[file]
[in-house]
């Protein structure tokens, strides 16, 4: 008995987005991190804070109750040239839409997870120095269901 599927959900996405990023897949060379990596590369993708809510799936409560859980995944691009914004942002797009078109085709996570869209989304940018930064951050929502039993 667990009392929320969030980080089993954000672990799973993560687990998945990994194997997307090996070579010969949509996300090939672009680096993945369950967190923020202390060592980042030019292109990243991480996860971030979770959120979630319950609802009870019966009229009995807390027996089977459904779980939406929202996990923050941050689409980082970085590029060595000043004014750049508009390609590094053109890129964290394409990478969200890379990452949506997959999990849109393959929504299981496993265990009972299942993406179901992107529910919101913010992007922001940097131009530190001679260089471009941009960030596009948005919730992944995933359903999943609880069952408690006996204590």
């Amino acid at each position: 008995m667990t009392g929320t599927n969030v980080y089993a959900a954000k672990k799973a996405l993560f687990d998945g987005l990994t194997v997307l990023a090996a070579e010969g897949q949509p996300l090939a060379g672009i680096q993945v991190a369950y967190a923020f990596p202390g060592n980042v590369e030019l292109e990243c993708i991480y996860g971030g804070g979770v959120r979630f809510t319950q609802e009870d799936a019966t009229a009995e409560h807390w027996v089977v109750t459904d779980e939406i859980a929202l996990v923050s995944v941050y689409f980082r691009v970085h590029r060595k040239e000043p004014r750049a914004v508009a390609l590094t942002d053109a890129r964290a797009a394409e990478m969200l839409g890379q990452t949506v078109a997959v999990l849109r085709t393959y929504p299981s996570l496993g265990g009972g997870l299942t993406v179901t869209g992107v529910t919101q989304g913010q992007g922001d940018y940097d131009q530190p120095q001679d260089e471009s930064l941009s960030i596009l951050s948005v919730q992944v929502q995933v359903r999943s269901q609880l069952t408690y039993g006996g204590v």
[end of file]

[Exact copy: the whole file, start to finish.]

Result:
[in-house]
């Protein structure tokens, strides 16, 4: 008995987005991190804070109750040239839409997870120095269901 599927959900996405990023897949060379990596590369993708809510799936409560859980995944691009914004942002797009078109085709996570869209989304940018930064951050929502039993 667990009392929320969030980080089993954000672990799973993560687990998945990994194997997307090996070579010969949509996300090939672009680096993945369950967190923020202390060592980042030019292109990243991480996860971030979770959120979630319950609802009870019966009229009995807390027996089977459904779980939406929202996990923050941050689409980082970085590029060595000043004014750049508009390609590094053109890129964290394409990478969200890379990452949506997959999990849109393959929504299981496993265990009972299942993406179901992107529910919101913010992007922001940097131009530190001679260089471009941009960030596009948005919730992944995933359903999943609880069952408690006996204590």
């Amino acid at each position: 008995m667990t009392g929320t599927n969030v980080y089993a959900a954000k672990k799973a996405l993560f687990d998945g987005l990994t194997v997307l990023a090996a070579e010969g897949q949509p996300l090939a060379g672009i680096q993945v991190a369950y967190a923020f990596p202390g060592n980042v590369e030019l292109e990243c993708i991480y996860g971030g804070g979770v959120r979630f809510t319950q609802e009870d799936a019966t009229a009995e409560h807390w027996v089977v109750t459904d779980e939406i859980a929202l996990v923050s995944v941050y689409f980082r691009v970085h590029r060595k040239e000043p004014r750049a914004v508009a390609l590094t942002d053109a890129r964290a797009a394409e990478m969200l839409g890379q990452t949506v078109a997959v999990l849109r085709t393959y929504p299981s996570l496993g265990g009972g997870l299942t993406v179901t869209g992107v529910t919101q989304g913010q992007g922001d940018y940097d131009q530190p120095q001679d260089e471009s930064l941009s960030i596009l951050s948005v919730q992944v929502q995933v359903r999943s269901q609880l069952t408690y039993g006996g204590v």